Ashkenazi Israelis are not only accused of "stealing Arab cuisine", but Middle Eastern culture as a whole. In their narrative, we're "Europeans" who have no genuine roots in any part of the land and have "falsely" claimed Levantine culture as our own.

This, too, is a lie.
Nearly all of the customs, items, etc that Ashkenazi Israelis are accused of "stealing" (if not all of them) have, in reality, been attested to in ancient Israel - by the Torah, the Talmud, and Biblical scholars themselves.
To wit, Ashkenazim are not "stealing" or "appropriating" anyone else's traditions. We're merely reclaiming our own. As an indigenous people of Israel, our liberation from centuries of exile has enabled us to re-incorporate traditions and customs we had been robbed of.

These are mentioned at least 11 times in the Old Testament as miznefet (i.e. “to wrap”). They were worn by both ordinary people and by priests.

On the right is a Biblical scene. On the left is Idan Raichel, who is entirely of Ashkenazi descent.

Robes are also mentioned in the Torah, and are referred to as “adderet”. They are seen as a symbol of glory or wealth, and were also commonly worn by priests. In some cases, they still are.

On the left are Samaritan Israelites. On the right are three Ashkenazi Israelis.
What is interesting to note about turbans and robes is that both were preserved by Ashkenazim in medieval Europe (see Gersonides, as an example). But due to climate factors, and general antisemitism (see: Sumptuary laws), they gradually fell out of use.

Although not entirely.

In Hebrew, it is called the sudara or sudra. It is a large square piece of woolen cloth folded diagonally in half into a triangle. It is known to have been worn by Jews in pre-colonial (read: pre-Roman and pre-Arab) Israel.

These are mentioned in the Nazirite vows of the Torah. In fact, the Rastafarian movement is known to have been profoundly influenced by Judaism. In diaspora, they became peyot.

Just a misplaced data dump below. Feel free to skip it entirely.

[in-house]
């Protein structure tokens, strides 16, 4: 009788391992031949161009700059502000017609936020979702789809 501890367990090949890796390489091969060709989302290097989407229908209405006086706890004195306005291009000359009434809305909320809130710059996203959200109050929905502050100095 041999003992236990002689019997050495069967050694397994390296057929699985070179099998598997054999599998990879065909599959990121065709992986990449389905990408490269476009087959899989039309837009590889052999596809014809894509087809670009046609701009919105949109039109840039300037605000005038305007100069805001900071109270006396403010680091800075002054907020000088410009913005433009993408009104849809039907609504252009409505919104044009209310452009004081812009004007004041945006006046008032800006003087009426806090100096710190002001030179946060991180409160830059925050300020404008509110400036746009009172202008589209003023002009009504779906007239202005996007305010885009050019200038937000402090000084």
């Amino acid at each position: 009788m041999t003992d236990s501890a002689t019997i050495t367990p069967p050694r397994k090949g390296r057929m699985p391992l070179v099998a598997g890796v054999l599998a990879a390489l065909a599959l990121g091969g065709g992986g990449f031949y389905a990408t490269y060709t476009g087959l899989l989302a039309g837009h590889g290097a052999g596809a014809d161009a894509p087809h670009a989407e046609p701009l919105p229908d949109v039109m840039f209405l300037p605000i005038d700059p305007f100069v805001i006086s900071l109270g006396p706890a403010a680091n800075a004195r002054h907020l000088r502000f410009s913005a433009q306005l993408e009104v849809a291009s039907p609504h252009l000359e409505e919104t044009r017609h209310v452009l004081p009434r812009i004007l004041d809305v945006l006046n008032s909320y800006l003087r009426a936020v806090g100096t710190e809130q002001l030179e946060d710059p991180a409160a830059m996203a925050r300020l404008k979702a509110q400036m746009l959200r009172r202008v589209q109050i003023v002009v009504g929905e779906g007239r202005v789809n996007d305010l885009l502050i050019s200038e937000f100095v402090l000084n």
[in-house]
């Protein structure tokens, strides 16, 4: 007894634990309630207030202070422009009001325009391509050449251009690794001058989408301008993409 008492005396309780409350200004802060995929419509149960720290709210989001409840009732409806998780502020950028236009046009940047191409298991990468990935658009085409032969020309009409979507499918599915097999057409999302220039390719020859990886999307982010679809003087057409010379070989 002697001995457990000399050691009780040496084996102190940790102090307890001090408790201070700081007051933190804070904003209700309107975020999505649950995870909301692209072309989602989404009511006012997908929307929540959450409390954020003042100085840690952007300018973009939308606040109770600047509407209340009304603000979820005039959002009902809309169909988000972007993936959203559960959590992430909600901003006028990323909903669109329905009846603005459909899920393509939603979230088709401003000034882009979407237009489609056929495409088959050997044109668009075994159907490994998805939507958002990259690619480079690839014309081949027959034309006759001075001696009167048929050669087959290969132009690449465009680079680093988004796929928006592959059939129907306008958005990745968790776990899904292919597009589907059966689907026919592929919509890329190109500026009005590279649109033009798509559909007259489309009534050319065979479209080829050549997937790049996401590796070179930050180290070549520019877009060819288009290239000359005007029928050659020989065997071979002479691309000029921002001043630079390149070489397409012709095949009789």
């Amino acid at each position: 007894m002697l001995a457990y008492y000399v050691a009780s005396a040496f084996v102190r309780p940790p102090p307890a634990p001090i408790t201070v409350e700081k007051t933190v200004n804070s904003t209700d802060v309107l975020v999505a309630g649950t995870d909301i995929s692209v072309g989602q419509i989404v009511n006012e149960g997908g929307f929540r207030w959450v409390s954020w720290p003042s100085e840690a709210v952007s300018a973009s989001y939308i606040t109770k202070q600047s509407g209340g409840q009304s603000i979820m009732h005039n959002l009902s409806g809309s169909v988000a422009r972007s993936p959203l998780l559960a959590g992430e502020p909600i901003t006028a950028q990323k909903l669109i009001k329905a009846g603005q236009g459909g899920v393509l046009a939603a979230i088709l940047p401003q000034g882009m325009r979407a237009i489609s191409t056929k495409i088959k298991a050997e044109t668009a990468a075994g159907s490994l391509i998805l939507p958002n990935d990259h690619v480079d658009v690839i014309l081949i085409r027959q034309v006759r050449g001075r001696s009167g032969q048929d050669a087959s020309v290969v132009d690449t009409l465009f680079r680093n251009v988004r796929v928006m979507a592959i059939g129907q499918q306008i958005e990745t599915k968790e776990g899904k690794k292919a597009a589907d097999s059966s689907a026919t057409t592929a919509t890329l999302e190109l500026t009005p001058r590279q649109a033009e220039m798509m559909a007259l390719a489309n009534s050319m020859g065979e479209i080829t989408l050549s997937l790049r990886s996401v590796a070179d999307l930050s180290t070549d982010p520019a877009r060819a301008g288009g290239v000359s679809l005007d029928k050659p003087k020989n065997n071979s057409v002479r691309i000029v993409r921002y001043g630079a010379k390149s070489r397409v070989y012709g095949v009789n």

On the left is Idan Raichel, on the right is Jami Gertz. Both are Ashkenazi.
Colorful, "Eastern" style art

Yes, we've been accused of appropriating this too.

As you can see below, this too existed in pre-diaspora times.

The first two photos are of artifacts/designs that existed in ancient Israel. The latter two are modern Judaica.
Hell, there are even East European synagogues (and synagogues in North America, including Reform ones) that manifest this same style. See below.

Hamsas were believed to have existed since ancient Carthage, which was a Phoenician colony. This means we certainly had knowledge of them in pre-exilic times. They are and remain popular among Ashkenazim to this day.
Middle Eastern music/instruments

Instruments such as the oud and lute have existed since Biblical times. Even in diaspora, Ashkenazi music (klezmer) usually contained a distinctly "Middle Eastern" musicology.
So yes, Ashkenazim do have a valid, authentic claim to ownership over turbans, robes, Middle Eastern-style art, and so on. This is part of our heritage too.

The people who say we only own streimels and gefilte fish are being ignorant and racist.
You can follow @AngryLevantine.
Tip: mention @twtextapp on a Twitter thread with the keyword “unroll” to get a link to it.

Latest Threads Unrolled: